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Is there a way to log an event into the windows event log with a specified eventid per message? I am using log4net v 1.2.10.

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4 Answers 4

Based on what I see in the EventLogAppender source code the following should do the trick:

log4net.ThreadContext.Properties["EventID"] = 5;

Just call this before you write your log messages (if you do not set it for all messages you should remove the "EventID" again from the Properties.

N.B the property key is case sensitive.

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up vote 4 down vote accepted

Well, the solution was to build the extension project "log4net.Ext.EventID" and to use its types: IEventIDLog, EventIDLogImpl and EventIDLogManager.

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For others, see "Extensibility - EventIDLogApp" in logging.apache.org/log4net/release/example-apps.html. The sample is included in the download source from logging.apache.org/log4net/download_log4net.cgi –  Michael Levy Apr 3 at 19:45

When one uses the native .net Event Log APIs in System.Diagnostics, the WriteEntry methods allow setting the eventID and category. In these APIs:

  • eventID is a 32 bit int, but its value must be between 0 and 65535
  • category is a 16 bit int, but its value must be positive. If the event source includes a category resource file, the event viewer will use the integer category value to lookup a localized “Task category” string. Otherwise, the integer value is displayed. The categories must be numbered consecutively, beginning with the number 1

Log4net supports writing an EventID and a Category, but it isn’t straight forward. When log4net’s EventLogAppender logs an event, it looks at a dictionary of properties. The named properties "EventID" and "Category" are automatically mapped by the EventLogAppender to the corresponding values in the event log. I’ve seen a few good suggested ways to use log4net’s EventLogAppender and set the EventID and Category in the Windows event log.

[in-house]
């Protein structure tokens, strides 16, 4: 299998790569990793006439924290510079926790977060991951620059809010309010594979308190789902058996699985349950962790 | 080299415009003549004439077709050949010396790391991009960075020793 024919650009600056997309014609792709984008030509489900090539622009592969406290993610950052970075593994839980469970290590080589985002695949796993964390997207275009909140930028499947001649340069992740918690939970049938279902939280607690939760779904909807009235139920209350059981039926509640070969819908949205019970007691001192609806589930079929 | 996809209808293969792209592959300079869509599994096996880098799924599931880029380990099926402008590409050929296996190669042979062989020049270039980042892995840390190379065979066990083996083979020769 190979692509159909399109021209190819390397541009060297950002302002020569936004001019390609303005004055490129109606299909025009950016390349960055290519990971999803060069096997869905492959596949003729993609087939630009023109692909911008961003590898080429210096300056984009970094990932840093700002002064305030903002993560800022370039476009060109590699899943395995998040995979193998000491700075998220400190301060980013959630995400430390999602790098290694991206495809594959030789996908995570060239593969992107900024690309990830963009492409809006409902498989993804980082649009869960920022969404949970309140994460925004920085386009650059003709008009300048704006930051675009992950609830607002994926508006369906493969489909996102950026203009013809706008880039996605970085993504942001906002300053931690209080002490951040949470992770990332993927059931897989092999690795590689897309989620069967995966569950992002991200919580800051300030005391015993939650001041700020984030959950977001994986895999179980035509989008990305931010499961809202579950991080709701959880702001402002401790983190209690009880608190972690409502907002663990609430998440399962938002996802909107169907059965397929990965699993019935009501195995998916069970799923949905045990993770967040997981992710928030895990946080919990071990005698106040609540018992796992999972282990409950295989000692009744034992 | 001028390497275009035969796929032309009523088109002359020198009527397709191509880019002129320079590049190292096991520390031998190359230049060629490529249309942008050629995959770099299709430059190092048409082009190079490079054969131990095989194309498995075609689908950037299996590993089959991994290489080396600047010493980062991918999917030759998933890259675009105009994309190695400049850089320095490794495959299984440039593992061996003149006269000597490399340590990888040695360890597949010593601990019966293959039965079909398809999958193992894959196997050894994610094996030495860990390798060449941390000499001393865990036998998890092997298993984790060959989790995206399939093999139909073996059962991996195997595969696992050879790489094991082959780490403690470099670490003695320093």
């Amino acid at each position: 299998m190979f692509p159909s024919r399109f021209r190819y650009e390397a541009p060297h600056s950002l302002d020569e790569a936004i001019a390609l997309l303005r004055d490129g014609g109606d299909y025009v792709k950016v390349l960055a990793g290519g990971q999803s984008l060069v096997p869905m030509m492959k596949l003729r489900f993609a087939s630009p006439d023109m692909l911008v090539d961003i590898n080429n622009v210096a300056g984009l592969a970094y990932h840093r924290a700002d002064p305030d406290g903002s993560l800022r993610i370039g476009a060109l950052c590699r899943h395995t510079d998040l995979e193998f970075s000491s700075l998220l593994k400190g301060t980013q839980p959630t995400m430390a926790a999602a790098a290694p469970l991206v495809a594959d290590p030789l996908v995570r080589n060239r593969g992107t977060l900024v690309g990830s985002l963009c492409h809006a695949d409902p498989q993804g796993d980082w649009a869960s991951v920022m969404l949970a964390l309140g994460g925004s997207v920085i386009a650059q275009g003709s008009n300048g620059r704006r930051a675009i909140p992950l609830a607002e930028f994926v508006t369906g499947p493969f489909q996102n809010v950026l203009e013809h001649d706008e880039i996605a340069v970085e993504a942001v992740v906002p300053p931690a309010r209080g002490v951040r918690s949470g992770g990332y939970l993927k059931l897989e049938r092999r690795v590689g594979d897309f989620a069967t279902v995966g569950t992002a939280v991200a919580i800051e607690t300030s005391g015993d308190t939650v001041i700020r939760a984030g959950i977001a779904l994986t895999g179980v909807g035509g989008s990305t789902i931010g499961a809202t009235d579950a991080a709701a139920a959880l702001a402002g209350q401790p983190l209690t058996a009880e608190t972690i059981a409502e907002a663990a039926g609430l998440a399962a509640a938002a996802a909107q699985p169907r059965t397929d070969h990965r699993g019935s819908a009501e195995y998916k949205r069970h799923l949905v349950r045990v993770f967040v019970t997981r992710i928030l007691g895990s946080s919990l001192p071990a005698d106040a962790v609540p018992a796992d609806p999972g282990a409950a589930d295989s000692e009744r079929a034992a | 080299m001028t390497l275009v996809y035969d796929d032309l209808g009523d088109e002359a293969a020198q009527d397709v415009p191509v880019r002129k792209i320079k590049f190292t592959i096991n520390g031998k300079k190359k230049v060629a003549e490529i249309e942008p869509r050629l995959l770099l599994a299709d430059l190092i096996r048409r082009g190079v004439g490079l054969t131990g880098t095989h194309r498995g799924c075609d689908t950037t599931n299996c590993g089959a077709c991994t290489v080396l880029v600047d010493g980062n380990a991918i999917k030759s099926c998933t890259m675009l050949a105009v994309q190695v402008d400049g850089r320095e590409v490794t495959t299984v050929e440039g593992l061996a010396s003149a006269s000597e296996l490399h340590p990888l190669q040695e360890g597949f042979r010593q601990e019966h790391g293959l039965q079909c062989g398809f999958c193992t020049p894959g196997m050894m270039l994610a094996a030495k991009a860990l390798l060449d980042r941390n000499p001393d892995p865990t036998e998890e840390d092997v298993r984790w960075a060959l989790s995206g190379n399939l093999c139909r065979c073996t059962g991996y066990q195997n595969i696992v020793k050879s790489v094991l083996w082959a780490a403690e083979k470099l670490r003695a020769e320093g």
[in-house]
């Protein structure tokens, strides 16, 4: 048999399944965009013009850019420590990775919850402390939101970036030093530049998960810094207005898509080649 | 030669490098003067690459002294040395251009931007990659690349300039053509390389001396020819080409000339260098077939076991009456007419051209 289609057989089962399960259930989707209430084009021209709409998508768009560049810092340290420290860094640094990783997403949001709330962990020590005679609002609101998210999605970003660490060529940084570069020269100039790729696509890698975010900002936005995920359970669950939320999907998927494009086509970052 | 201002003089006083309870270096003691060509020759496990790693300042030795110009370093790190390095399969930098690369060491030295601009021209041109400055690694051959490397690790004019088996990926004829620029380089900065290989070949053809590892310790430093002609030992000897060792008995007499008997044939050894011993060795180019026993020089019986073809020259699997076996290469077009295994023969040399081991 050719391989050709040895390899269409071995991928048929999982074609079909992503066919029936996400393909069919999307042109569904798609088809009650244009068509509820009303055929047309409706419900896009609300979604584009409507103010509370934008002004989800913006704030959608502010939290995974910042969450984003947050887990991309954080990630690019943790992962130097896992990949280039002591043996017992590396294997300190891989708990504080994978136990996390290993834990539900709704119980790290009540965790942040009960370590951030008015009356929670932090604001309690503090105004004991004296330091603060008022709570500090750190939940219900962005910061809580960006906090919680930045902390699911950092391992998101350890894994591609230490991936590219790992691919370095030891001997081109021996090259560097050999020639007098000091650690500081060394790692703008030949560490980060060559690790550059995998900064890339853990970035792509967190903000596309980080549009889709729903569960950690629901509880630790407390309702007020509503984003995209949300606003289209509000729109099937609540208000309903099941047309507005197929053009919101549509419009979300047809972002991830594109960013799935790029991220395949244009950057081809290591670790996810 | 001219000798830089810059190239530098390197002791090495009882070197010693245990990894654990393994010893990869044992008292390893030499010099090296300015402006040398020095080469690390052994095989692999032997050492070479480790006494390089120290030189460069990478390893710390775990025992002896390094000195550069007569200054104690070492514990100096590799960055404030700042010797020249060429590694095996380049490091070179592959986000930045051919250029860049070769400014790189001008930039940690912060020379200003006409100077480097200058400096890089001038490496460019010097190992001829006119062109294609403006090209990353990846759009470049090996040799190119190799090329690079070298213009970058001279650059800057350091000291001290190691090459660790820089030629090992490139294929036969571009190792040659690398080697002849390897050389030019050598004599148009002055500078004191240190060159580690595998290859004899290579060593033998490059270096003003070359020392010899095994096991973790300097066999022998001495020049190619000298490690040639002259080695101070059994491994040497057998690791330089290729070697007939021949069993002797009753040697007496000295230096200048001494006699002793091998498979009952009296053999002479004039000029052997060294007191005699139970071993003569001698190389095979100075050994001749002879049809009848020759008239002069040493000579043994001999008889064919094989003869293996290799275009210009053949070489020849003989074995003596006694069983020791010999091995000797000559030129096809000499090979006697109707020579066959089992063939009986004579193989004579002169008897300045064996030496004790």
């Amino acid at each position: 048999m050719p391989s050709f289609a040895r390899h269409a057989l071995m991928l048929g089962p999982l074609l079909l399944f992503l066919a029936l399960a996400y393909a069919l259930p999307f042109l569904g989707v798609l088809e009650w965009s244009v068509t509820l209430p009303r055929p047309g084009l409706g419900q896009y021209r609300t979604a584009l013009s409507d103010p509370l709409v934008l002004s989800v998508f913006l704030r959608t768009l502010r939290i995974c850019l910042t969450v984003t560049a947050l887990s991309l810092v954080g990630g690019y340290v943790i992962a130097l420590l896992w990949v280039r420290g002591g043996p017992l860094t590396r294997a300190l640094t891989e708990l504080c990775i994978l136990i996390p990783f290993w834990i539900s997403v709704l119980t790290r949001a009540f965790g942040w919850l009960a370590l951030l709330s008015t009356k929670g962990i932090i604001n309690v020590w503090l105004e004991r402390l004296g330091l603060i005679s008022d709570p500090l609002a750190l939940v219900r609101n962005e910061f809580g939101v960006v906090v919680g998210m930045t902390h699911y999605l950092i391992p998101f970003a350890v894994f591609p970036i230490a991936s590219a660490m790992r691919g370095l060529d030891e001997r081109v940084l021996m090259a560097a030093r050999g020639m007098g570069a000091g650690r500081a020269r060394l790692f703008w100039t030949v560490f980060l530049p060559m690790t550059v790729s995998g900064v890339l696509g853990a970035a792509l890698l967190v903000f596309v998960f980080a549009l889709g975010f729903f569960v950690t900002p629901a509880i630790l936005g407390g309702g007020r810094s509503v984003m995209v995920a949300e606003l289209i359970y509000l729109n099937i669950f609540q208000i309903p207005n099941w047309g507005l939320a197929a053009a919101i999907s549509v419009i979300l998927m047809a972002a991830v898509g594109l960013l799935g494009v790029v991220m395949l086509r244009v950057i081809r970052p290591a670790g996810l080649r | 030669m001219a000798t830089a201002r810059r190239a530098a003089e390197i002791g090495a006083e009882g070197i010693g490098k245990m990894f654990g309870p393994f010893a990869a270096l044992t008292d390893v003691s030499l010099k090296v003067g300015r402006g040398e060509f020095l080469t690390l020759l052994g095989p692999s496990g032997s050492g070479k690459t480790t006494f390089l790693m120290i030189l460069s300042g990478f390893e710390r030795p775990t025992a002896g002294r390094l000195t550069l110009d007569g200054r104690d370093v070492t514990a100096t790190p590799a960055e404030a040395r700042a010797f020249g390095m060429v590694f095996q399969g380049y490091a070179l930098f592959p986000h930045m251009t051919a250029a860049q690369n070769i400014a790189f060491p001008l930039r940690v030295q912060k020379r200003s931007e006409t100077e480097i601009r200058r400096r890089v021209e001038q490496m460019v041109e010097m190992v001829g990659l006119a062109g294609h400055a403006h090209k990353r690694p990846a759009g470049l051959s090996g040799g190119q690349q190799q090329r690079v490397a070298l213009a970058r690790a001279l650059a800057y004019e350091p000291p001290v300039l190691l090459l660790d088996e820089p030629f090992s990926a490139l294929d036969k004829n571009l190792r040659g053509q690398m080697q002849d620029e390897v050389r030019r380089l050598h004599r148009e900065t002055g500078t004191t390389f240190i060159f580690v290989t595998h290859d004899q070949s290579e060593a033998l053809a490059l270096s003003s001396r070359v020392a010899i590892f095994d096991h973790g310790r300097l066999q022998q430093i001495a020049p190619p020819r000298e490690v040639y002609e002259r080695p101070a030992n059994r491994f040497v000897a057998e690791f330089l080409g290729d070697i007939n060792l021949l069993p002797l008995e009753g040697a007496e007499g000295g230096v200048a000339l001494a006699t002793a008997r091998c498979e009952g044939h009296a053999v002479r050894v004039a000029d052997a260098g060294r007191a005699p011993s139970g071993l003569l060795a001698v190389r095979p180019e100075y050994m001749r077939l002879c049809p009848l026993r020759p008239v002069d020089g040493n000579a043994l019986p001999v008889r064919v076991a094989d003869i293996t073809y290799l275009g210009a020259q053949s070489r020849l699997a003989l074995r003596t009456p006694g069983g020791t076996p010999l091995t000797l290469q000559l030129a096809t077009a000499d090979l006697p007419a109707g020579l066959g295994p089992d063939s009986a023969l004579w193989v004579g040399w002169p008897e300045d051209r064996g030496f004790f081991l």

a. Using log4net’s appender filtering, a filter may be registered that can add the EventID and Category properties. This method has a nice benefit that the standard log4net wrappers are used and so this can be implemented without changing existing logging code. The difficulty in this method is some mechanism has to be created to calculate the EventID and Category from the logged information. For instance, the filter could look at the exception source and map that source to a Category value.

b. Log4net may be extended so custom logging wrappers can be used that can include EventID and Category parameters. Adding EventID is demonstrated in the log4net sample “Extensibility – EventIDLogApp” which is included in the log4net source. In the extension sample a new interface (IEventIDLog) is used that extends the standard ILog interface used by applications to log. This provides new logging methods that include an eventId parameter. The new logging methods add the eventId to the Properties dictionary before logging the event.

public void Info(int eventId, object message, System.Exception t)
{
       if (this.IsInfoEnabled)
       {
             LoggingEvent loggingEvent = new LoggingEvent(ThisDeclaringType, Logger.Repository, Logger.Name, Level.Info, message, t);
             loggingEvent.Properties["EventID"] = eventId;
             Logger.Log(loggingEvent);
       }
}

c. Log4net supports a ThreadContext object that contains a Properties dictionary. An application could set the EventID and Category properties in this dictionary and then when the thread calls a logging method, the values will be used by the EventLogAppender.

log4net.ThreadContext.Properties["EventID"] = 5;

Some helpful references:

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Another solution is to add a custom Filter as described here: Enhancing log4net exception logging (direct link to the Gist just in case).

As the author points out:

... EventLogAppender uses inline consts to check them. Once they are added they will be used by the mentioned EventLogAppender to mark the given entries with EventId and Category.

The filter implementation will look like the code below (stripped down gist) with the added benefit that if you make GetEventId method public, you can write some tests against it

public class ExceptionBasedLogEnhancer : FilterSkeleton
{
    private const string EventLogKeyEventId = "EventID";

    public override FilterDecision Decide(LoggingEvent loggingEvent)
    {
        var ex = loggingEvent.ExceptionObject;
        if (ex != null)
        {
            loggingEvent.Properties[EventLogKeyEventId] = GetEventId(ex);
        }

        return FilterDecision.Neutral;
    }

    private static short GetEventId(Exception ex)
    {
        // more fancy implementation, like getting hash of ex properties 
        // can be provided, or mapping types of exceptions to eventids
        // return no more than short.MaxValue, otherwise the EventLog will throw
        return 0;
    }
}
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